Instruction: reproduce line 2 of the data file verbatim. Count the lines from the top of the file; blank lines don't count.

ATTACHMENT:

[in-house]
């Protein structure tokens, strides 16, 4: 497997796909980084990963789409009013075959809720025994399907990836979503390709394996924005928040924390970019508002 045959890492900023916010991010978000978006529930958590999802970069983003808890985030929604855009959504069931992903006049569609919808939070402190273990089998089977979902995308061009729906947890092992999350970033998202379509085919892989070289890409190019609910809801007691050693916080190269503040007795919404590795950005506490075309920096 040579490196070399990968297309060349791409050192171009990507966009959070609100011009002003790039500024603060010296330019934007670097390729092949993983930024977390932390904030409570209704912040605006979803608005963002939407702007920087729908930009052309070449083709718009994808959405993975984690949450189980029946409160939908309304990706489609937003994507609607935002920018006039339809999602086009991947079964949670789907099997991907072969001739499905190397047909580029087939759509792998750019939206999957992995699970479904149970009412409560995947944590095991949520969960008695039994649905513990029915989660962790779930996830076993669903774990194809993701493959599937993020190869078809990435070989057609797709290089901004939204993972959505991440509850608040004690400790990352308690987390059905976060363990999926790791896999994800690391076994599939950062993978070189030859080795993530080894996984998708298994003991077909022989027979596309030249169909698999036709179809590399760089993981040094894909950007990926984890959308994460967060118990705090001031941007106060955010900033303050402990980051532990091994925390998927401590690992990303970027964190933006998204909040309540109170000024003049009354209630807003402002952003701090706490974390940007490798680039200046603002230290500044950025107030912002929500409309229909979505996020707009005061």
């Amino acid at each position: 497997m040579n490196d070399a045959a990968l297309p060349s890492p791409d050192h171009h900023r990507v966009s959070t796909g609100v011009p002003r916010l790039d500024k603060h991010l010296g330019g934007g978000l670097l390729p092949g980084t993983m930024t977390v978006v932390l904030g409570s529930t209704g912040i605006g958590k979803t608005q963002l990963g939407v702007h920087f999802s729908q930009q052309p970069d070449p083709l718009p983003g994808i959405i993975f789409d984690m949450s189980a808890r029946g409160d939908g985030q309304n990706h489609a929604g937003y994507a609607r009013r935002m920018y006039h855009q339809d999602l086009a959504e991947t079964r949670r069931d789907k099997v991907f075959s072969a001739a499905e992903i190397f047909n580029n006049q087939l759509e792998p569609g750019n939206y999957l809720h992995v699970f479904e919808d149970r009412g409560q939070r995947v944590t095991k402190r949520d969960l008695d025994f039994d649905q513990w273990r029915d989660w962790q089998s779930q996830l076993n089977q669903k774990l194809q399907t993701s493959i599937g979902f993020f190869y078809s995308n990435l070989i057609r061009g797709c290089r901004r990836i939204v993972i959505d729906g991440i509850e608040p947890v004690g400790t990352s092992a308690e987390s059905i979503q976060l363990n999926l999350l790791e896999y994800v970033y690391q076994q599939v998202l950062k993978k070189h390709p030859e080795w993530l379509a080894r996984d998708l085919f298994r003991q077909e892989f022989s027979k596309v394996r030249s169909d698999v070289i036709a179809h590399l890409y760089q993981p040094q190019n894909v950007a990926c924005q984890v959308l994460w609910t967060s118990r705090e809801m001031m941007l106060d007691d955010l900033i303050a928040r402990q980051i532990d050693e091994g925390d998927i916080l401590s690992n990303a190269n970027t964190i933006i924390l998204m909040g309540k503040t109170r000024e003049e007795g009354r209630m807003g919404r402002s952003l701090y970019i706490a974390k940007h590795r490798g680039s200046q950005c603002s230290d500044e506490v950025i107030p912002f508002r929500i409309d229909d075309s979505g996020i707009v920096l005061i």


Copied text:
């Protein structure tokens, strides 16, 4: 497997796909980084990963789409009013075959809720025994399907990836979503390709394996924005928040924390970019508002 045959890492900023916010991010978000978006529930958590999802970069983003808890985030929604855009959504069931992903006049569609919808939070402190273990089998089977979902995308061009729906947890092992999350970033998202379509085919892989070289890409190019609910809801007691050693916080190269503040007795919404590795950005506490075309920096 040579490196070399990968297309060349791409050192171009990507966009959070609100011009002003790039500024603060010296330019934007670097390729092949993983930024977390932390904030409570209704912040605006979803608005963002939407702007920087729908930009052309070449083709718009994808959405993975984690949450189980029946409160939908309304990706489609937003994507609607935002920018006039339809999602086009991947079964949670789907099997991907072969001739499905190397047909580029087939759509792998750019939206999957992995699970479904149970009412409560995947944590095991949520969960008695039994649905513990029915989660962790779930996830076993669903774990194809993701493959599937993020190869078809990435070989057609797709290089901004939204993972959505991440509850608040004690400790990352308690987390059905976060363990999926790791896999994800690391076994599939950062993978070189030859080795993530080894996984998708298994003991077909022989027979596309030249169909698999036709179809590399760089993981040094894909950007990926984890959308994460967060118990705090001031941007106060955010900033303050402990980051532990091994925390998927401590690992990303970027964190933006998204909040309540109170000024003049009354209630807003402002952003701090706490974390940007490798680039200046603002230290500044950025107030912002929500409309229909979505996020707009005061």